A year after Netflix got into a scuffle with the Cannes Film Festival over a rule change, the streaming service has picked another FILM FIGHT, this time with Steven Spielberg. He directed Jaws, Jurassic Park, Saving Private Ryan. You might have heard of him. Spielberg is none too happy that Netflix movies are eligible for the Academy Awards, despite limited theatrical-release windows and no reported box office totals. “Steven feels strongly about the difference between the streaming and theatrical situation,” an Amblin Entertainment (his production company with Kathleen Kennedy and Frank Marshall) spokesperson said. “He’ll be happy if the others will join [his campaign] when that comes up [at the Academy Board of Governors meeting]. He will see what happens.”
Here’s more on the brewing battle via Indiewire:
“There’s a growing sense that if [Netflix] is going to behave like a studio, there should be some sort of standard,” said one Academy governor. “The rules were put into effect when no one could conceive of this present or this future. We need a little clarity.”
On Sunday, Netflix responded to Spielberg (who supported Green Book over Roma in the Best Picture race) and pushed back against his comments. “We love cinema,” the streaming titan tweeted. “Here are some things we also love: Access for people who can’t always afford, or live in towns without, theaters; Letting everyone, everywhere enjoy releases at the same time; Giving filmmakers more ways to share art. These things are not mutually exclusive.”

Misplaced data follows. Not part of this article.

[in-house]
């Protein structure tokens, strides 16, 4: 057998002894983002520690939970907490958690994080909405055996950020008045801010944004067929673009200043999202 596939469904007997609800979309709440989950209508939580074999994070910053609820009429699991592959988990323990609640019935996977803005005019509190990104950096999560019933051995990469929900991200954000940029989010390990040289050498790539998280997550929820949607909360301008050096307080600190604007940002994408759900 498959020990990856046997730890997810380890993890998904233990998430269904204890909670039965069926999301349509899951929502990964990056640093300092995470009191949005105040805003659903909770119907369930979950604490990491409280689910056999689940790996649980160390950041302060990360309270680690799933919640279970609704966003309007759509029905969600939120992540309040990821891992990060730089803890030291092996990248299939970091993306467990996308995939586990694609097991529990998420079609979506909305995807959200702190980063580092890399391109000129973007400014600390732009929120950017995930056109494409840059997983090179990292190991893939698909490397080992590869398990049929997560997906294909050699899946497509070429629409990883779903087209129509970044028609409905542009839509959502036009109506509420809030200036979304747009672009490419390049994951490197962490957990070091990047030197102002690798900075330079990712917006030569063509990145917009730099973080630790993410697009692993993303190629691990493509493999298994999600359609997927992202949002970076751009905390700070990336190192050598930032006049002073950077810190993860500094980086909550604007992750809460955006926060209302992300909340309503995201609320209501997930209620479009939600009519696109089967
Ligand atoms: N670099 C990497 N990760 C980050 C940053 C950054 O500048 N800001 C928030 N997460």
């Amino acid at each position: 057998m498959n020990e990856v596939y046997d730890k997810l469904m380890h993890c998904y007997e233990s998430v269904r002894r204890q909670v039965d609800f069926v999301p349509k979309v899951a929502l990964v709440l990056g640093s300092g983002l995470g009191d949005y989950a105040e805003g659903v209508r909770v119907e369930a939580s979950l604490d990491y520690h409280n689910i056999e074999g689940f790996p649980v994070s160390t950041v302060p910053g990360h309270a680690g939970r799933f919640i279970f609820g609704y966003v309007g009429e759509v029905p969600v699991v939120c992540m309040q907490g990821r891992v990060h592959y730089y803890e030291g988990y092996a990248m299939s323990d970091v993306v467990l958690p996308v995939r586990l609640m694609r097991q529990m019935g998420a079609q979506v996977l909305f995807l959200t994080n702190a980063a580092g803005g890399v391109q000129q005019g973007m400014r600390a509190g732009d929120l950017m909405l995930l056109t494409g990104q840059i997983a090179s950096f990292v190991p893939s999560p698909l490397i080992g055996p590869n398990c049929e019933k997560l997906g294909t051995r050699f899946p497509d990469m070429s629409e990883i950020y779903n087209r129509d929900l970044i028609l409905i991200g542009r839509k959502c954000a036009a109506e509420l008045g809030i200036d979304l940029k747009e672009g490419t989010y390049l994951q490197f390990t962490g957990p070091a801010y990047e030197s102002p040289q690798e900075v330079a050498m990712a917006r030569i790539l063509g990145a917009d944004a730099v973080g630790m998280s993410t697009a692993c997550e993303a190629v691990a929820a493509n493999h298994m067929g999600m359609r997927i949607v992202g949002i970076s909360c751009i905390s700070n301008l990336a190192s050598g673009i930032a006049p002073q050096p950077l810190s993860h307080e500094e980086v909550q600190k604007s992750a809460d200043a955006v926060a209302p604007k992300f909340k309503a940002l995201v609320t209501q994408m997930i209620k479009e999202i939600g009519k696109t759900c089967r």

We love cinema. Here are some things we also love:
-Access for people who can’t always afford, or live in towns without, theaters
-Letting everyone, everywhere enjoy releases at the same time
-Giving filmmakers more ways to share art
These things are not mutually exclusive.
— Netflix Film (@NetflixFilm) March 4, 2019
It’s a tricky situation because… both sides are right? Spielberg, because Netflix’s secretiveness is a little shady and, as he’s previously said, “the greatest contributions we can make as filmmakers is to give audiences the motion picture theatrical experience,” and Netflix, because not everyone lives in Los Angeles; the streamer is making it easier (and more financially feasible) for people in middle-of-nowhere Idaho, without a nearby boutique theater, to see something like Roma. It’s hard to imagine that a black-and-white foreign-language film about a housekeeper would have received half as much attention if not for Netflix’s backing, even with the involvement of Alfonso Cuarón.
Not every high-profile director is on Spielberg’s side. “Dear @TheAcademy, This is a Board of Governors meeting. And regular branch members can’t be there,” Golden Globe-nominee Ava DuVernay (13th, which debuted on… Netflix) tweeted in response to an article about Spielberg attending the meeting. “But I hope if this is true, that you’ll have filmmakers in the room or read statements from directors like me who feel differently. Thanks, Ava DuVernay.”
Dear @TheAcademy, This is a Board of Governors meeting. And regular branch members can’t be there. But I hope if this is true, that you’ll have filmmakers in the room or read statements from directors like me who feel differently. Thanks, Ava DuVernay. https://t.co/DFBLVWhiJj
— Ava DuVernay (@ava) March 1, 2019
The Academy meeting is scheduled for April, so until then, let’s all watch something on Netflix. Maybe Schindler’s List? Or the Indiana Jones movies?
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The Article Was Written/Published By: Josh Kurp